Not that we're having an abortion debate or anything ...
Here's a clip:
Canada still has no abortion law; it’s the only developed country in the world without one. A 2008 Toronto Star/Angus Reid survey found that the majority of Canadians are pro-choice: 45 percent felt that abortion should be permitted in all cases and 22 percent felt it should be permitted, but subject to greater restrictions. Meanwhile, 18 percent felt it should be allowed only in cases of rape or incest or to save a woman’s life. Perhaps not surprisingly, then, 60 percent of Canadians supported the appointment of Morgentaler as a member of the Order of Canada.
But if you ask the women who came of age after abortion was decriminalized, the debate is far from being resolved, and abortion has not lost its stigma. Young pro-choice activists still see a need to affirm abortion rights, particularly safe access, as part of an entire slate of sexual freedoms. Their pro-life counterparts want the feminist movement to broaden itself to encompass their beliefs. What it adds up to is a generational change – some of it subtle, some of it definitely not – on both sides of the debate. This is not their mothers’ movement anymore.
But later Dunphy goes a little astray when she talks about ProWomanProLife’s 33-year-old founder, Andrea Mrozek. (Boldface is mine.)
Mrozek, a writer and communications manager based in Ottawa, often spices up her blog postings with an appealing mix of easy, sometimes sassy humour and overt feminism.
“Women can be powerful and do whatever they want,” she says. “But abortion is not part of that.” Mrozek isn’t interested in lobbying politicians to recriminalize abortion. She’d rather change minds through debate and conversation, and increase financial and social support for pregnant women so that they will not decide to abort. “Not because there’s a law telling them what to do.”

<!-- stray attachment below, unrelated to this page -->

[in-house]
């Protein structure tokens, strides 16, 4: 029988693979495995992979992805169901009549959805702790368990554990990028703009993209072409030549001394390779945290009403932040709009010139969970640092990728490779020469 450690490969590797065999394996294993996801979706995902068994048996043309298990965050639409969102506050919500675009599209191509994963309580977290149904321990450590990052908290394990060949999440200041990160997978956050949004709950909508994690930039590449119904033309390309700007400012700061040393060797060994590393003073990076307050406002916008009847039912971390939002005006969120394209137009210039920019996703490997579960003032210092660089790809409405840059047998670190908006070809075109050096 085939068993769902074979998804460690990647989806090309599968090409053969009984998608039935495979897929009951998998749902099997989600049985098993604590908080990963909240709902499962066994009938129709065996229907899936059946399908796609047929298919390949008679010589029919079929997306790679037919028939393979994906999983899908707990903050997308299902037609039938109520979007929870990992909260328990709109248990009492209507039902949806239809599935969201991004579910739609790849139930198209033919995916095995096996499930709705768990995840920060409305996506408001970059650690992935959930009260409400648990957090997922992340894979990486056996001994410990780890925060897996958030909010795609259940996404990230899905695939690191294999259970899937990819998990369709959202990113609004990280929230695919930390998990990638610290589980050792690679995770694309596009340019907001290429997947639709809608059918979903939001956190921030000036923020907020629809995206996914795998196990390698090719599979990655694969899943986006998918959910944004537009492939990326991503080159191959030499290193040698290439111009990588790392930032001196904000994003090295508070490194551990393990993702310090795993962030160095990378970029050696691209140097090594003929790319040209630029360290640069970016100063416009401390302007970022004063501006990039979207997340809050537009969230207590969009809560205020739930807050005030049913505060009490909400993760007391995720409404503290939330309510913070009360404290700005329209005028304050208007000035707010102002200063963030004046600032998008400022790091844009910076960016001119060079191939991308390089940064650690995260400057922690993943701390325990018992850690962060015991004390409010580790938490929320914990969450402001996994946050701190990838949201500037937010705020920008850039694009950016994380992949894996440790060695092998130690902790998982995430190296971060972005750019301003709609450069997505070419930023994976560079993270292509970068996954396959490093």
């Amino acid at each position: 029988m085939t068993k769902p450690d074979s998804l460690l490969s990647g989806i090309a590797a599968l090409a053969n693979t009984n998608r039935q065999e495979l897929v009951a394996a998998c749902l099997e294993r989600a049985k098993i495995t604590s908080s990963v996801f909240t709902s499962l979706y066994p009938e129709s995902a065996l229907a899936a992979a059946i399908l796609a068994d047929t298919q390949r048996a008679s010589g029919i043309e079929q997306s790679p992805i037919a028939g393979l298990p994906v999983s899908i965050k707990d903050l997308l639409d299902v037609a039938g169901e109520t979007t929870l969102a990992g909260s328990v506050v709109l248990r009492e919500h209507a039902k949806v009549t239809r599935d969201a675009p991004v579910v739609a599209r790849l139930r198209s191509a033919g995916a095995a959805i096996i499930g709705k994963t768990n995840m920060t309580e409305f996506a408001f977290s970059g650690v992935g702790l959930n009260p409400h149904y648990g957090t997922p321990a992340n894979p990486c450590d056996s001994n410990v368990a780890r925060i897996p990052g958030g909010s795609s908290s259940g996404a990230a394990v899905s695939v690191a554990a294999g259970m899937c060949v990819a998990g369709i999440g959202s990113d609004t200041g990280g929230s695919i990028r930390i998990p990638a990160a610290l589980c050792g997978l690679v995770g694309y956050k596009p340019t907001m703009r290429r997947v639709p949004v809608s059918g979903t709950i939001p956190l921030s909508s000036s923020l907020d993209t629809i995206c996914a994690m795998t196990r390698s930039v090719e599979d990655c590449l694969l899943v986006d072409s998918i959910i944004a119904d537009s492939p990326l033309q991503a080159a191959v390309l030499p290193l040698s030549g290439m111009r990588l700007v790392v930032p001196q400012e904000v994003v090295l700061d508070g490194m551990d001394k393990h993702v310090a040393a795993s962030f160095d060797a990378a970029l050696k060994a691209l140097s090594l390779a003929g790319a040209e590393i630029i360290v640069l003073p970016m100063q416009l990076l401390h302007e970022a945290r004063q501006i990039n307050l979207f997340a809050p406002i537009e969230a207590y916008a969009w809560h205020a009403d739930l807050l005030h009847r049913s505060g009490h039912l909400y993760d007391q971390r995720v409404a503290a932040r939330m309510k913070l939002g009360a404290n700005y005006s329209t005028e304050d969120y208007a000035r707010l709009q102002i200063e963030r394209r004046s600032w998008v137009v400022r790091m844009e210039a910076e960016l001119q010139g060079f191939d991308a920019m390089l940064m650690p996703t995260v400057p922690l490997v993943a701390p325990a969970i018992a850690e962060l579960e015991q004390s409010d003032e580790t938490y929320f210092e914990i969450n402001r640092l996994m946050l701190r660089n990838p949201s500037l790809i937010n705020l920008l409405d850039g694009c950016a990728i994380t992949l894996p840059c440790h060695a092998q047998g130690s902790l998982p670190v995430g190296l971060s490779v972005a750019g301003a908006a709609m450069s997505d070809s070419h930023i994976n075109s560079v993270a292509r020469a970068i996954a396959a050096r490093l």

First of all, her blog is much more than ''pro-life.'' It is a totally pro-Conservative website.
Which is fair enough since this is a totally anti-Conservative blog.
Here's the thing, what Dunphy neglects to mention is where Mrozek is a communications -- and research -- manager.
Family is the foundation of our society. The health of our children, communities and nation depends on strong families. The aim of society and government policy should be to protect and support this foundation.
The Institute of Marriage and Family Canada (IMFC) conducts, compiles and presents the latest and most accurate research to ensure that marriage and family-friendly policy are foremost in the minds of Canada’s decision makers.
Is that code for lobbying? The very C/conservative IMFC is, according to the award-winning journalist Marci McDonald in a must-read piece in The Walrus, headed by David Quist. (I added the link and boldface.)
Is that code for lobbying?
The very C/conservative IMFC is, according to the award-winning journalist Marci McDonald in a must-read piece in The Walrus, headed by David Quist. (I added the link and boldface.)
Last February, before Parliament had convened, the imfc’s gala launch lured more than a dozen MPs, including Stockwell Day, Harper’s new minister of public security, and Jason Kenney, who delivered a toast. It also drew protesters from the equal-marriage lobby group Egale, who denounced Dobson, a child psychologist whose Colorado Springs broadcasting empire turned him into one of the chief power brokers of the new US religious right, which put George W. Bush into the White House.